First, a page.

One of my favorite things to have leftover from cooking any dish is ricotta. I love to dollop it onto and stir it into random things of all sorts. The other day, I had some leftover ricotta, and I was feeling torn. I wanted to make sweet potato gnocchi, but I also wanted to make ricotta pancakes, and there wasn't enough for both. Suddenly I thought, why not make breakfast gnocchi?! The marriage of the two ideas worked out beautifully. The gnocchi were soft little pillows, light and sweet from the ricotta and sweet potato. And, they were complemented marvelously by a maple syrup - butter sauce, with just a hint of orange and cinnamon. I say the recipe serves 4, but I definitely had to chain myself to a chair in another room to keep myself from eating them all. They were also remarkably easy! I have a feeling this won't be the last time I have gnocchi for breakfast. - fiveandspice —fiveandspice
Test Kitchen Notes
I've never thought about eating gnocchi for breakfast, until now. Sweet potato and ricotta cheese combine to make delicately sweet little pillows of comfort. "Wonderful mouthfeel," said one of my guests. The maple-butter sauce adds just the right sweetness that you'd expect for breakfast, not at all cloying. I love the fragrance of orange zest and how it brightens up the sauce. I added a bit more to taste than the recipe calls for. I tried the sauce with and without the optional dark rum. Either way, the sauce compliments the gnocchi beautifully. One of the best parts of this dish is its versatility. After eating the gnocchi for breakfast, I also served it as a very light dessert by adding a dollop of sweetened whipped cream with a touch of dark rum. My guests swooned and everyone went home happy. —SwoonMySpoon
sweet potato ricotta gnocchi
or a little more, swet potato
full fat ricotta
medium egg, lightly beaten
1 1/4 cups
all purpose flour, plus more for dusting
chopped, toasted pecans
1 1/2 tablespoons
dark rum (optional)
In This Recipe
sweet potato ricotta gnocchi
Heat your oven to 400F. Wash your sweet potatoes and score them with an x. Place them on a baking sheet and bake them in the oven until very soft, close to an hour. Allow to cool, remove the peels, and press the potatoes through a potato ricer. Take out one cup of the mashed sweet potato - if there is any extra you can use it for something else.
In a mixing bowl, stir together the sweet potato mash, ricotta, salt, and egg until combined. Then, stir in the flour 1/4 cup at a time, just until you have a workable dough. It will be sticky and a little tricky, but you want to use as little flour as possible so that your gnocchi don't wind up dense and chewy.
Turn the dough out onto a well floured surface and keep your hands floured as well. Divide it into four pieces and roll each piece into a log that is about an inch thick.
Using a sharp knife, cut the logs into 1 inch pieces. Then, use the back of a fork to press lovely little tine marks into your gnocchi (this is optional, but it looks nice). If it's going to be a bit until you cook your gnocchi, refrigerate them until you're ready. At this stage they can also be spread on a baking sheet and frozen, then stored in the freezer. Don't defrost frozen gnocchi, just toss them right into your boiling water.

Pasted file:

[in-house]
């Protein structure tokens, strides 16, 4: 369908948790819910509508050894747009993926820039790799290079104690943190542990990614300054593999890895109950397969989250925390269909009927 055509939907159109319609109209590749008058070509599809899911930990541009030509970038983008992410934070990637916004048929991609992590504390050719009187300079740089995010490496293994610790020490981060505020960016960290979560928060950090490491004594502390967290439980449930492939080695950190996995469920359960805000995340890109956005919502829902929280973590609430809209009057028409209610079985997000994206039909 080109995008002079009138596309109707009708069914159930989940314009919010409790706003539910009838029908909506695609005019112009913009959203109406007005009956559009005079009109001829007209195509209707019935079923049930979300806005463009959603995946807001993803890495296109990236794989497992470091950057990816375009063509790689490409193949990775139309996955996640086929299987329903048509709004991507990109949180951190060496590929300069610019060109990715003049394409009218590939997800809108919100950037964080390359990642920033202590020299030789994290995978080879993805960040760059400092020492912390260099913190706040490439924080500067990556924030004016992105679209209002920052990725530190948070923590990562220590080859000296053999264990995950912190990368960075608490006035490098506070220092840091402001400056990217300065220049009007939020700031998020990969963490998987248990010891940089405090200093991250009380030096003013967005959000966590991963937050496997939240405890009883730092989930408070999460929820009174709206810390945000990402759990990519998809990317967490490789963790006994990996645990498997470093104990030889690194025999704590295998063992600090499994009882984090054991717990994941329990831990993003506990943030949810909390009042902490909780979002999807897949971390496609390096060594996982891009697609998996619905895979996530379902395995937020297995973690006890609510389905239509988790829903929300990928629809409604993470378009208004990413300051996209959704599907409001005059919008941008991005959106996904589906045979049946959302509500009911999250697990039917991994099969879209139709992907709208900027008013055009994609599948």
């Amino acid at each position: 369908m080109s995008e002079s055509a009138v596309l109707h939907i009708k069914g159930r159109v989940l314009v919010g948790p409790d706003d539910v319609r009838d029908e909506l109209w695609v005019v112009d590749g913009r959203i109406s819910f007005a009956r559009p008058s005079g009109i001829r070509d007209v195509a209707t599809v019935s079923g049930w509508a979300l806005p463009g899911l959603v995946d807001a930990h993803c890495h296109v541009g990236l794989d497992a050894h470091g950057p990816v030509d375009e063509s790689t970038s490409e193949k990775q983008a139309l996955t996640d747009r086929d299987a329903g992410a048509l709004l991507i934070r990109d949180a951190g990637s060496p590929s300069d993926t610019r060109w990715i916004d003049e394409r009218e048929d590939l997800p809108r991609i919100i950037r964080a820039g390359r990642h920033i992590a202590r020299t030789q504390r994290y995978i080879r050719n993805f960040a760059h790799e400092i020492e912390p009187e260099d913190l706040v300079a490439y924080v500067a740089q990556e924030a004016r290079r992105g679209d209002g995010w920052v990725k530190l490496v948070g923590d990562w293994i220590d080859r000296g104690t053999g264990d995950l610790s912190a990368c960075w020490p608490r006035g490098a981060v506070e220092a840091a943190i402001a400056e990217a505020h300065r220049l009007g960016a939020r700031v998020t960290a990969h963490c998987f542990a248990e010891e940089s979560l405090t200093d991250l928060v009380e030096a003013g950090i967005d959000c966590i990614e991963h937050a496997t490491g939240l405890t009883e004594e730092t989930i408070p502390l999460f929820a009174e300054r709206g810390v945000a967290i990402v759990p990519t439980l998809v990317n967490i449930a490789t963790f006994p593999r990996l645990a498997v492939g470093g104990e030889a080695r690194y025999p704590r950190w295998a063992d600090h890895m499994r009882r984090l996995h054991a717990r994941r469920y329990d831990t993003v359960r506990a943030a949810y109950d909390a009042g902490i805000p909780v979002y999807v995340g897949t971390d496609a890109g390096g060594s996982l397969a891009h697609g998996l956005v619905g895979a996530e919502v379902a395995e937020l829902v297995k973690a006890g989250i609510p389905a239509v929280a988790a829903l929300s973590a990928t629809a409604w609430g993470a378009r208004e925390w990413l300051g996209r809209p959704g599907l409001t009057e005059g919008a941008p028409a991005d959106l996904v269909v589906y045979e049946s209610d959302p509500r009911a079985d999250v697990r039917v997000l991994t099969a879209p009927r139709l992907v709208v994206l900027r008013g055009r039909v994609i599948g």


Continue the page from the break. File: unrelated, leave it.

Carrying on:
Bring a large pot of salted water to a boil. Gently add in about half of your gnocchi. Boil until they come rising up to the surface, and as soon as they rise up, scoop them out with a slotted spoon and put them in a bowl. Once the first half of the gnocchi is done, cook the second half in the same manner.
Make your maple-butter sauce (see below). Once the sauce is cooked, stir the gnocchi into the frying pan with the sauce, stirring them to get them all well coated. Cook them on medium for a minute or two on each side, until they look a little golden.
Divide the gnocchi between four bowls and sprinkle each bowl with the toasted pecans. Me being me, I discovered that the gnocchi were also absolutely phenomenal with a little dollop of whipped cream on top (or creme fraiche), if you're feeling decadent.
In a rather large frying pan, heat the butter over medium-high heat until it is foaming. Stir in the orange zest, and cook, stirring frequently until the butter has browned and smells wonderful and nutty. Add in the rest of the ingredients, stir well to combine, then cook for a minute or two until the sauce thickens slightly.
Turn the heat down to medium or medium-low and stir in the gnocchi and finish (see above).
I like to say I'm a lazy iron chef (I just cook with what I have around), renegade nutritionist, food policy wonk, and inveterate butter and cream enthusiast! My husband and I own a craft distillery in Northern Minnesota called Vikre Distillery (www.vikredistillery.com), where I claimed the title, "arbiter of taste." I also have a doctorate in food policy, for which I studied the changes in diet and health of new immigrants after they come to the United States. I myself am a Norwegian-American dual citizen. So I have a lot of Scandinavian pride, which especially shines through in my cooking on special holidays. Beyond loving all facets of food, I'm a Renaissance woman (translation: bad at focusing), dabbling in a variety of artistic and scientific endeavors.